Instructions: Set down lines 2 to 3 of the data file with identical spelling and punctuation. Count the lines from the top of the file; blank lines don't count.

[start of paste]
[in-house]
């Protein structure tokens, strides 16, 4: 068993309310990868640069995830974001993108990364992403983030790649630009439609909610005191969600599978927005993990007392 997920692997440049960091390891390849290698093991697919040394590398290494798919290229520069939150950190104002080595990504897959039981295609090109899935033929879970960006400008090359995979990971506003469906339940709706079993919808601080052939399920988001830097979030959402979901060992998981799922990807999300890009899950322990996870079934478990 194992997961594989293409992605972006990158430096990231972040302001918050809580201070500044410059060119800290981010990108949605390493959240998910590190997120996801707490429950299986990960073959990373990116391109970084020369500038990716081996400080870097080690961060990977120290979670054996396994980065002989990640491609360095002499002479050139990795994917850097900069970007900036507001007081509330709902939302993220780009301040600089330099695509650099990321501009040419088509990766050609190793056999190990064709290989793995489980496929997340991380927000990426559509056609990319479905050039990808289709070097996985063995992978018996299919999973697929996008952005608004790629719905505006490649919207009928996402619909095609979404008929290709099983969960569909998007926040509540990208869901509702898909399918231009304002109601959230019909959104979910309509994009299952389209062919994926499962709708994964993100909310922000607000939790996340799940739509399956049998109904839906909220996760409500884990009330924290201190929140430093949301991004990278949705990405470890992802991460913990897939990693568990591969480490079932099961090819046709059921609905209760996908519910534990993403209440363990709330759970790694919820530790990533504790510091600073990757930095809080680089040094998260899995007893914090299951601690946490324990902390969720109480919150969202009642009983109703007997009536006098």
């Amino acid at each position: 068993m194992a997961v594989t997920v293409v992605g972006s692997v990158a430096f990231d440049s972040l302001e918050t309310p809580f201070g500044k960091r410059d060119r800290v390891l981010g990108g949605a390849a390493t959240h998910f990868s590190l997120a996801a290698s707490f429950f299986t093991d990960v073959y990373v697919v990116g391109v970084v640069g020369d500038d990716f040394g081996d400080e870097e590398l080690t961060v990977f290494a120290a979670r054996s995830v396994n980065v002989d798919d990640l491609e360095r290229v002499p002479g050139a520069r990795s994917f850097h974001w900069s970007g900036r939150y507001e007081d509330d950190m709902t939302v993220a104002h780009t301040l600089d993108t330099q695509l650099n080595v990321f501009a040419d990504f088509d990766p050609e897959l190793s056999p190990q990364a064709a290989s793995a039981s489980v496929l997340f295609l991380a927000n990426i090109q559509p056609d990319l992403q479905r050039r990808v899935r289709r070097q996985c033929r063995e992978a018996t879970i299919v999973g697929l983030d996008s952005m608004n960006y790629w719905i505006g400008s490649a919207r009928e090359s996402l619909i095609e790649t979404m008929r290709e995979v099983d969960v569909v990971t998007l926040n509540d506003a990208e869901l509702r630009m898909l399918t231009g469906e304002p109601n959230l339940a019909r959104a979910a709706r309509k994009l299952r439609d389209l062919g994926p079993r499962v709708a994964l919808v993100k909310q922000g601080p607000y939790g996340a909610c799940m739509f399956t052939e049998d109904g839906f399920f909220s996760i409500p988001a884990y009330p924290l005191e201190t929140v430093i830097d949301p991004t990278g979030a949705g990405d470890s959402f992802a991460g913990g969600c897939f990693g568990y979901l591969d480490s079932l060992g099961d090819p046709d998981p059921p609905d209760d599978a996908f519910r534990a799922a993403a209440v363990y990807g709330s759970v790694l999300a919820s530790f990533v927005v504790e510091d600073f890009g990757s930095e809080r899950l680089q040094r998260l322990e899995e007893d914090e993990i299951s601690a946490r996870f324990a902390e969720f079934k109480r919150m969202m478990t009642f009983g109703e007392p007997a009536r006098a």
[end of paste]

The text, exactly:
């Protein structure tokens, strides 16, 4: 068993309310990868640069995830974001993108990364992403983030790649630009439609909610005191969600599978927005993990007392 997920692997440049960091390891390849290698093991697919040394590398290494798919290229520069939150950190104002080595990504897959039981295609090109899935033929879970960006400008090359995979990971506003469906339940709706079993919808601080052939399920988001830097979030959402979901060992998981799922990807999300890009899950322990996870079934478990 194992997961594989293409992605972006990158430096990231972040302001918050809580201070500044410059060119800290981010990108949605390493959240998910590190997120996801707490429950299986990960073959990373990116391109970084020369500038990716081996400080870097080690961060990977120290979670054996396994980065002989990640491609360095002499002479050139990795994917850097900069970007900036507001007081509330709902939302993220780009301040600089330099695509650099990321501009040419088509990766050609190793056999190990064709290989793995489980496929997340991380927000990426559509056609990319479905050039990808289709070097996985063995992978018996299919999973697929996008952005608004790629719905505006490649919207009928996402619909095609979404008929290709099983969960569909998007926040509540990208869901509702898909399918231009304002109601959230019909959104979910309509994009299952389209062919994926499962709708994964993100909310922000607000939790996340799940739509399956049998109904839906909220996760409500884990009330924290201190929140430093949301991004990278949705990405470890992802991460913990897939990693568990591969480490079932099961090819046709059921609905209760996908519910534990993403209440363990709330759970790694919820530790990533504790510091600073990757930095809080680089040094998260899995007893914090299951601690946490324990902390969720109480919150969202009642009983109703007997009536006098």
């Amino acid at each position: 068993m194992a997961v594989t997920v293409v992605g972006s692997v990158a430096f990231d440049s972040l302001e918050t309310p809580f201070g500044k960091r410059d060119r800290v390891l981010g990108g949605a390849a390493t959240h998910f990868s590190l997120a996801a290698s707490f429950f299986t093991d990960v073959y990373v697919v990116g391109v970084v640069g020369d500038d990716f040394g081996d400080e870097e590398l080690t961060v990977f290494a120290a979670r054996s995830v396994n980065v002989d798919d990640l491609e360095r290229v002499p002479g050139a520069r990795s994917f850097h974001w900069s970007g900036r939150y507001e007081d509330d950190m709902t939302v993220a104002h780009t301040l600089d993108t330099q695509l650099n080595v990321f501009a040419d990504f088509d990766p050609e897959l190793s056999p190990q990364a064709a290989s793995a039981s489980v496929l997340f295609l991380a927000n990426i090109q559509p056609d990319l992403q479905r050039r990808v899935r289709r070097q996985c033929r063995e992978a018996t879970i299919v999973g697929l983030d996008s952005m608004n960006y790629w719905i505006g400008s490649a919207r009928e090359s996402l619909i095609e790649t979404m008929r290709e995979v099983d969960v569909v990971t998007l926040n509540d506003a990208e869901l509702r630009m898909l399918t231009g469906e304002p109601n959230l339940a019909r959104a979910a709706r309509k994009l299952r439609d389209l062919g994926p079993r499962v709708a994964l919808v993100k909310q922000g601080p607000y939790g996340a909610c799940m739509f399956t052939e049998d109904g839906f399920f909220s996760i409500p988001a884990y009330p924290l005191e201190t929140v430093i830097d949301p991004t990278g979030a949705g990405d470890s959402f992802a991460g913990g969600c897939f990693g568990y979901l591969d480490s079932l060992g099961d090819p046709d998981p059921p609905d209760d599978a996908f519910r534990a799922a993403a209440v363990y990807g709330s759970v790694l999300a919820s530790f990533v927005v504790e510091d600073f890009g990757s930095e809080r899950l680089q040094r998260l322990e899995e007893d914090e993990i299951s601690a946490r996870f324990a902390e969720f079934k109480r919150m969202m478990t009642f009983g109703e007392p007997a009536r006098a």